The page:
Why the Conservative Plan to Get Rid of the 17th Amendment Makes No Sense

The law, lawyers, and the court.
Feb. 27 2014 11:20 AM

States’ Wrongs

Conservatives’ illogical, inconsistent effort to repeal the 17th Amendment.

Texas Sen. Ted Cruz
Texas Sen. Ted Cruz is one of the hard-right figures who have been pushing for the 17th Amerndment's repeal.

Photo by Jim Bourg/Reuters

Over the past year, an increasingly central plank of conservative and Tea Party rhetoric is that constitutional change is needed and that the 17th Amendment in particular, which gives state residents the power to elect senators directly, should be repealed. (Previously, senators were selected by the state legislatures). Hard-right figures across the country, from Sen. Ted Cruz (R-Texas) to Georgia Senate candidate Rep. Paul Broun to a steady drumbeat of state officials, have now called for repealing the amendment and giving the power to select senators back to the state legislatures. Radio host Mark Levin’s book The Liberty Amendments, calling for repeal, among other constitutional changes, was the best-selling book on constitutional law last year. Clearly this is an idea with legs.

This boomlet of energy for repealing the 17th Amendment is not the first in recent memory. Back in 2010, repeal was similarly endorsed by a bevy of conservative bigwigs from Justice Antonin Scalia to Gov. Rick Perry to now-Sens. Mike Lee (R-Utah) and Jeff Flake (R-Ariz.). Back then, support for repeal was mocked in Democratic campaign ads as kooky, but perhaps it’s time to concede that it is no longer a fringe idea. Given the ascendance of the right flank of the GOP, it’s worth taking the argument for repeal seriously.

But the real paradox, if you study the amendment’s history and effect, is that conservatives—all conservatives, moderate or Tea Party—should love the 17th Amendment. Why? Because without it, state legislative elections would turn entirely on the identity of U.S. Senate candidates. State legislatures, in effect, would become mini-electoral colleges for choosing senators, except with the residual power to make state law. To love states and federalism, as conservatives claim to, you need to believe that democracy works at the state level, that voters punish badly performing legislators and reward good ones. Repealing the 17th Amendment would ruin state democracy.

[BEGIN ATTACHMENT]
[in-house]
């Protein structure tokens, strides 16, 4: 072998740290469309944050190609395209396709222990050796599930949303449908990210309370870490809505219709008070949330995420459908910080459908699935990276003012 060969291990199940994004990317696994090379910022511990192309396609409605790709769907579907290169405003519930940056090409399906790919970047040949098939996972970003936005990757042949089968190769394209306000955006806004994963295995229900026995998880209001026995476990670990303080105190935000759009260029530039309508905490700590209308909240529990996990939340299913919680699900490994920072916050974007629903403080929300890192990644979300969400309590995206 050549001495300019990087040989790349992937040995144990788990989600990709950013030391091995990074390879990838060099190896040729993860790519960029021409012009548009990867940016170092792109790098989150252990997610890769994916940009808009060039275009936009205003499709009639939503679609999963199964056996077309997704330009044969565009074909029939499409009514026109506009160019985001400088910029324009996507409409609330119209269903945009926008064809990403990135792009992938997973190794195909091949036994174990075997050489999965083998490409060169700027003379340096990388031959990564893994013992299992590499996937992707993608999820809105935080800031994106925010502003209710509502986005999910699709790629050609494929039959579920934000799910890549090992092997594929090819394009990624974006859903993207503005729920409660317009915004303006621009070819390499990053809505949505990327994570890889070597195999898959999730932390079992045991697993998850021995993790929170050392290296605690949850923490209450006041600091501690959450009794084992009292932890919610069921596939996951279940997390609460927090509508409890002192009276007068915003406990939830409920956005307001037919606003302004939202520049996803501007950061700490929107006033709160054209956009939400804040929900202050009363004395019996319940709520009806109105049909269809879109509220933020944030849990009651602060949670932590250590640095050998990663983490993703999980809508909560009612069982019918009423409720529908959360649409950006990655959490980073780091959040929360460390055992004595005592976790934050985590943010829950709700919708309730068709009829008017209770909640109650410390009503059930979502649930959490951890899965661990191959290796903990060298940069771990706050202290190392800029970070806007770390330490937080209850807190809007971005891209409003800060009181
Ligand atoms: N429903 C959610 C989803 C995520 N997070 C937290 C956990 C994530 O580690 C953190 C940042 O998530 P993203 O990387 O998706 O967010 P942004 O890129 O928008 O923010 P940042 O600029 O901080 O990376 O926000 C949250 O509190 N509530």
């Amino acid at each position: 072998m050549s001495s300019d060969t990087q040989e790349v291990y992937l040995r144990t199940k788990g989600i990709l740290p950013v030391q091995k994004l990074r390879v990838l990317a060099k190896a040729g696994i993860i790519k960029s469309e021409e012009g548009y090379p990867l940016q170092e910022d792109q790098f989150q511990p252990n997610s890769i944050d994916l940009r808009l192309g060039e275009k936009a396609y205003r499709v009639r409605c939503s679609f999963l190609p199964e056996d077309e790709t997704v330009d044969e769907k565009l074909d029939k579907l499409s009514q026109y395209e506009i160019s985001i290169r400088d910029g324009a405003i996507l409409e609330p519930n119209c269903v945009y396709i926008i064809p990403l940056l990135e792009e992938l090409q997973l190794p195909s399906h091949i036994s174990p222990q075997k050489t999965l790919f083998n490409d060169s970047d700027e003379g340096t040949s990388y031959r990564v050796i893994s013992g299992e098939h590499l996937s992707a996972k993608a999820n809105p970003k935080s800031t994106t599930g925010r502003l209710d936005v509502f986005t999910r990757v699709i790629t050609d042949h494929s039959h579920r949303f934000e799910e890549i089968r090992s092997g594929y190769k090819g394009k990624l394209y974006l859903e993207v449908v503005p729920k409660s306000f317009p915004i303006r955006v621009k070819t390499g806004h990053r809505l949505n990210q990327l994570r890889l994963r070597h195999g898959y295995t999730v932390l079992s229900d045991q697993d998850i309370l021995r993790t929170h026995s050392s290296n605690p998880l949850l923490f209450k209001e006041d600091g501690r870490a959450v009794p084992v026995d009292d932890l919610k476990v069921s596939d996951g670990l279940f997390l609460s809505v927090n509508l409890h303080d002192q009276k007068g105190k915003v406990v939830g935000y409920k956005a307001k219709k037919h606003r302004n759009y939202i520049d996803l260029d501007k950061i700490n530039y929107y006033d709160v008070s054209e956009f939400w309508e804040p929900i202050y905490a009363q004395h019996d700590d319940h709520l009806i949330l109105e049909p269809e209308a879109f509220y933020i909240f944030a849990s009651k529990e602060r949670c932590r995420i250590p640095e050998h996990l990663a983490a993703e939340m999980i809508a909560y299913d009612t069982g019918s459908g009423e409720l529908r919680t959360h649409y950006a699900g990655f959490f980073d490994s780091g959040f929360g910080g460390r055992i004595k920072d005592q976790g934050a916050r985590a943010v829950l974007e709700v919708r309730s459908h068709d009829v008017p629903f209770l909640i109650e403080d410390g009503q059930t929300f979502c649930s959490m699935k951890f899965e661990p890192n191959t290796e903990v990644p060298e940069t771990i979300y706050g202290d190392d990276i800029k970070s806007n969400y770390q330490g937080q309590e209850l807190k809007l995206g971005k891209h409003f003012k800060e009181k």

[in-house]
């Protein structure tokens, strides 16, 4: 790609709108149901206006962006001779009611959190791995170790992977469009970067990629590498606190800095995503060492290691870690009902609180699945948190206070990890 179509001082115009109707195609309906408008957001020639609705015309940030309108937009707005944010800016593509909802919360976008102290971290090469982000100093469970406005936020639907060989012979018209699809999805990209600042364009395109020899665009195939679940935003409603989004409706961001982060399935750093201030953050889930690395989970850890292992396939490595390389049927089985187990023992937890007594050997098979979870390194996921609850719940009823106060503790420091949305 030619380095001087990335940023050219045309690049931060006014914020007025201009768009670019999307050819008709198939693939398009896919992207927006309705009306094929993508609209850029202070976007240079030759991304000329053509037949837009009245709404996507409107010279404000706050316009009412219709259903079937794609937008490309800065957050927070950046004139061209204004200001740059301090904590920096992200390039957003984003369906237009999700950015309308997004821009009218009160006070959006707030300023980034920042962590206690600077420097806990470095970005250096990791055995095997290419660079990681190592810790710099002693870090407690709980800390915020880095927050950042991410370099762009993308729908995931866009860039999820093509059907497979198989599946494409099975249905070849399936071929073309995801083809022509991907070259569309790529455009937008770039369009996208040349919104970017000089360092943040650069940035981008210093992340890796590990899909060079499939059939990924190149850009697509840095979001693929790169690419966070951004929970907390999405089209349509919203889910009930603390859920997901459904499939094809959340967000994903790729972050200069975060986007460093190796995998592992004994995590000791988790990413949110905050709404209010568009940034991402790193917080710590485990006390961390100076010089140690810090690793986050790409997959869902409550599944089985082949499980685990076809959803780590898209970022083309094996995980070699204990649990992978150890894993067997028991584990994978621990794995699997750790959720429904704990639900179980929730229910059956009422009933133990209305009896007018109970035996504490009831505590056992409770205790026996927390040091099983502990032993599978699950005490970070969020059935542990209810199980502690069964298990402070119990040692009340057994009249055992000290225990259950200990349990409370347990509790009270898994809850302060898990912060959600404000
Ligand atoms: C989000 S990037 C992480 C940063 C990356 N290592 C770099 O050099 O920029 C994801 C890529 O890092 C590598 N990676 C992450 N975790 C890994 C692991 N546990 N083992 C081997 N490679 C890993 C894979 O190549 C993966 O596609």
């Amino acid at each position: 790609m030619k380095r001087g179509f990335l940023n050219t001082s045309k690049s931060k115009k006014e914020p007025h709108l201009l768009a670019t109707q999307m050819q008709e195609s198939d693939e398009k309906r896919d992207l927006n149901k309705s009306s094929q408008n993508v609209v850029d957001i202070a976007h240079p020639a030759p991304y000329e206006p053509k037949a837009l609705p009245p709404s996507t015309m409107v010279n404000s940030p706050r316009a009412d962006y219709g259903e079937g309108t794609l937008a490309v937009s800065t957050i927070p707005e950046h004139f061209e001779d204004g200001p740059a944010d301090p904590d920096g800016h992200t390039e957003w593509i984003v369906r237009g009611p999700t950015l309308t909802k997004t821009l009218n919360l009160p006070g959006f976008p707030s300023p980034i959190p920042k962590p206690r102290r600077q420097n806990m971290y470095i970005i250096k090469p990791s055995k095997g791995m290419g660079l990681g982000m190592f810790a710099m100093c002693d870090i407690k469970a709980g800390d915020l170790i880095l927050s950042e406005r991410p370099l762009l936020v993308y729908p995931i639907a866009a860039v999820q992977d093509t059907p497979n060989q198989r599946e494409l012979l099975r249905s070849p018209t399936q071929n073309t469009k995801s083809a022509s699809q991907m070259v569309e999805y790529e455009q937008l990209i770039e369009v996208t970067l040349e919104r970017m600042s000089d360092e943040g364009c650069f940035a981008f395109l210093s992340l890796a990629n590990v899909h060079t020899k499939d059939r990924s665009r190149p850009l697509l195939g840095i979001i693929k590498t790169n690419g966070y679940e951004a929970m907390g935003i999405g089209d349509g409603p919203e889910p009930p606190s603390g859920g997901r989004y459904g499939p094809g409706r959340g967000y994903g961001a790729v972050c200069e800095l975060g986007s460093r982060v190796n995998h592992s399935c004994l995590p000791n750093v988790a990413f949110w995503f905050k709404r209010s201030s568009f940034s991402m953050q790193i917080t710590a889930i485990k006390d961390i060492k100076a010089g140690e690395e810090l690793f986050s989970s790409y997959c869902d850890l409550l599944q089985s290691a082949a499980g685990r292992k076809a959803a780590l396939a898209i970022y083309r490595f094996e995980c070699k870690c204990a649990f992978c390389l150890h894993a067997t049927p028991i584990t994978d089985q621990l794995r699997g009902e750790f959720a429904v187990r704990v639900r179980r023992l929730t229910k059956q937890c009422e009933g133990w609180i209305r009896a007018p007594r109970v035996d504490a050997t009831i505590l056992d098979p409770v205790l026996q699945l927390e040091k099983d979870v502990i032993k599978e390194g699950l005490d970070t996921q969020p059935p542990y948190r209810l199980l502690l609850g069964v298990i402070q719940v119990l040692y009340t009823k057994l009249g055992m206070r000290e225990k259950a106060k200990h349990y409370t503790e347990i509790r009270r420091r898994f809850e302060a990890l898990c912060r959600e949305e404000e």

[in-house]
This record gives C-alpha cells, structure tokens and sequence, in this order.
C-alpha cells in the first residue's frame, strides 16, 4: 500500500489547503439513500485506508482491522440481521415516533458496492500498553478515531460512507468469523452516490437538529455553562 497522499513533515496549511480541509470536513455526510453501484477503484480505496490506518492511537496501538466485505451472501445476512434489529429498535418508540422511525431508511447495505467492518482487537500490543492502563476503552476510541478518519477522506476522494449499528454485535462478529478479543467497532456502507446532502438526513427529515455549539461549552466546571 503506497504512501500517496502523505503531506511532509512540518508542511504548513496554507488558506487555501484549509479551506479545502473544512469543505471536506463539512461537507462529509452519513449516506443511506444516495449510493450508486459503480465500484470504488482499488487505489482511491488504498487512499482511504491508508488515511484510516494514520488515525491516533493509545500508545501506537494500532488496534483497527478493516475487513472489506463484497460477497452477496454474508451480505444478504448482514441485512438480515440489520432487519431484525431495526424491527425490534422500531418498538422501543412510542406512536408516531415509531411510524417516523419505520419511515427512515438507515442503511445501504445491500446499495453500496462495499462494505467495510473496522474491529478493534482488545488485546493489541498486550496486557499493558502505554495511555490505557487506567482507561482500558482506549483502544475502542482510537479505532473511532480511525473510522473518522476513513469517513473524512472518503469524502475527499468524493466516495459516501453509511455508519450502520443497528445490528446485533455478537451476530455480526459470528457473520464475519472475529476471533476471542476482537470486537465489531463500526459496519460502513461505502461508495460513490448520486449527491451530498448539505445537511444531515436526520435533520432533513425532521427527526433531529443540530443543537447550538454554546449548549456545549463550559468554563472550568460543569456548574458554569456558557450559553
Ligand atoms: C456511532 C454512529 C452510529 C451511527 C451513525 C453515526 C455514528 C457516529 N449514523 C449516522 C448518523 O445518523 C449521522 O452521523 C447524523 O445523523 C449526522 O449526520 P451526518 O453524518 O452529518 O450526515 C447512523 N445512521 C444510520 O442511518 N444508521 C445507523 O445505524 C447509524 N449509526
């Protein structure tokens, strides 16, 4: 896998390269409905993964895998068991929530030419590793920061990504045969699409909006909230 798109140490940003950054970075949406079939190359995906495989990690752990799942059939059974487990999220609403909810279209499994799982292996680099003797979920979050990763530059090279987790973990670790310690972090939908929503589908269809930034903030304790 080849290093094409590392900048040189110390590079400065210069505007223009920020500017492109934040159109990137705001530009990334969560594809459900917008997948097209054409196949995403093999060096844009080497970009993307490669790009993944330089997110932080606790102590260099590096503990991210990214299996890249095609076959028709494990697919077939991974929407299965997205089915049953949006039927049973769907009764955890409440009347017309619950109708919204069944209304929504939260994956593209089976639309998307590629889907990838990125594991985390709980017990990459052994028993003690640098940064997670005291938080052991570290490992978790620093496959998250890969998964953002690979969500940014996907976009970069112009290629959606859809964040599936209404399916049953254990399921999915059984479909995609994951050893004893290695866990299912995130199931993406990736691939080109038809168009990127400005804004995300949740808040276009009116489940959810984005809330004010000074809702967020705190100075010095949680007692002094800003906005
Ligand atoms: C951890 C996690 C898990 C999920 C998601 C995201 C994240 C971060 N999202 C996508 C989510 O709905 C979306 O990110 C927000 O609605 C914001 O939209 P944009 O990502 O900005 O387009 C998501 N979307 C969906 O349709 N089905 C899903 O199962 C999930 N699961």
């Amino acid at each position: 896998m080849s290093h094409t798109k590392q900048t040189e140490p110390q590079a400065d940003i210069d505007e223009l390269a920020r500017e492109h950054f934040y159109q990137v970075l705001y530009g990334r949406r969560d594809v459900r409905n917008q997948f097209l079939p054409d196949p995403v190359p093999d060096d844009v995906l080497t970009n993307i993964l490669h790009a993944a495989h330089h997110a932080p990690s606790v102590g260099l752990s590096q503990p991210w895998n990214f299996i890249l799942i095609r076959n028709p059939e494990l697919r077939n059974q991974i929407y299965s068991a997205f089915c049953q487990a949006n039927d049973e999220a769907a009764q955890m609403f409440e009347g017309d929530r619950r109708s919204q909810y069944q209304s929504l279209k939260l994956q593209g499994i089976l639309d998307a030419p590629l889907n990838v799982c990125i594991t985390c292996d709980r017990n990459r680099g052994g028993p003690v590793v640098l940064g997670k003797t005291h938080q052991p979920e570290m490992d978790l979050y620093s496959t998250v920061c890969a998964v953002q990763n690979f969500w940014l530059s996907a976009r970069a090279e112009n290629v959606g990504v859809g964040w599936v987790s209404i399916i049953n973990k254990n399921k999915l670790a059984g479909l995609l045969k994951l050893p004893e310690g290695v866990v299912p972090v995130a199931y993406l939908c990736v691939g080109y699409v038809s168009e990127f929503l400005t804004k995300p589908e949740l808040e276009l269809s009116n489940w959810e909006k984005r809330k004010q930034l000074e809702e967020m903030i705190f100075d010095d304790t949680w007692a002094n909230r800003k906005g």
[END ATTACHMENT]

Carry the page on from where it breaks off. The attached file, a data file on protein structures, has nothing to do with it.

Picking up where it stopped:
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The main repeal argument—laid out in its best form by my colleague Todd Zywicki and now-Judge Jay Bybee—is that the power of senatorial selection once gave state governments crucial influence over Washington. Once that power was removed by the 17th Amendment, the argument goes, state governments lost their pull in Washington, leading to a bigger, greedier, and more powerful federal government at the expense of states’ rights and interests.  

But this simply ignores how state elections work. How do we know repealing the 17th Amendment would turn state legislative elections into proxies for national debates? Because we’ve seen it before. Consider the most famous Senate race in history, when Abraham Lincoln squared off against Stephen Douglas on the question of the expansion of slavery in 1858. We tend to forget, all these years later, that neither man was actually on the ballot. Instead, Illinois voters were choosing Republican or Democratic state legislators, who would, in turn, pick either Lincoln or Douglas. Because the state Legislature had the power to choose the next senator, and because slavery was the burning national question, there was precious little attention for, say, road building or local tax policy or whatever else the Illinois state Legislature had been up to. The only thing that mattered was a national question and the candidates debating it. In effect, in that election, Illinois chose its state lawmakers without paying much attention to the performance of state officials.

This was not an isolated incident. Prior to the enactment of the 17th Amendment, state legislative campaigns were regularly taken over by the question of senatorial appointment. The press even criticized state officials for daring to mention the things they planned to do in state office. They understood what the real stakes were. This, for instance, is from an editorial in the Chicago Tribune in 1894:

Do these Democratic State Senators think the voters can be called off from the national issues involved in the … indirect election of a Senator to consider only local questions. That they will drop the Wilson bill and devote their attention to the establishment of a Police Board in Chicago? …The people are not such fools.